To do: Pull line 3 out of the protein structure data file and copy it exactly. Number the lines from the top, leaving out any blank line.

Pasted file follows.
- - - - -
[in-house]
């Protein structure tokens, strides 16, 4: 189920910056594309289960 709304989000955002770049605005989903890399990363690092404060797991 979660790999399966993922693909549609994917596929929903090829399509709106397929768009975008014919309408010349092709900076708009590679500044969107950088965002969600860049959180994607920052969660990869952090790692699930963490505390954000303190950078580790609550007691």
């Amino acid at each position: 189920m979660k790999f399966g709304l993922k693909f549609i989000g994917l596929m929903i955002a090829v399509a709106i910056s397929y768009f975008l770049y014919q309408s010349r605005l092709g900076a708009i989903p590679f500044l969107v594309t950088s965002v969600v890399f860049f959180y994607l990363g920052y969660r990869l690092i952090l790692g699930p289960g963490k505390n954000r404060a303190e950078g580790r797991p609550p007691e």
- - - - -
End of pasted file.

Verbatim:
């Amino acid at each position: 189920m979660k790999f399966g709304l993922k693909f549609i989000g994917l596929m929903i955002a090829v399509a709106i910056s397929y768009f975008l770049y014919q309408s010349r605005l092709g900076a708009i989903p590679f500044l969107v594309t950088s965002v969600v890399f860049f959180y994607l990363g920052y969660r990869l690092i952090l790692g699930p289960g963490k505390n954000r404060a303190e950078g580790r797991p609550p007691e």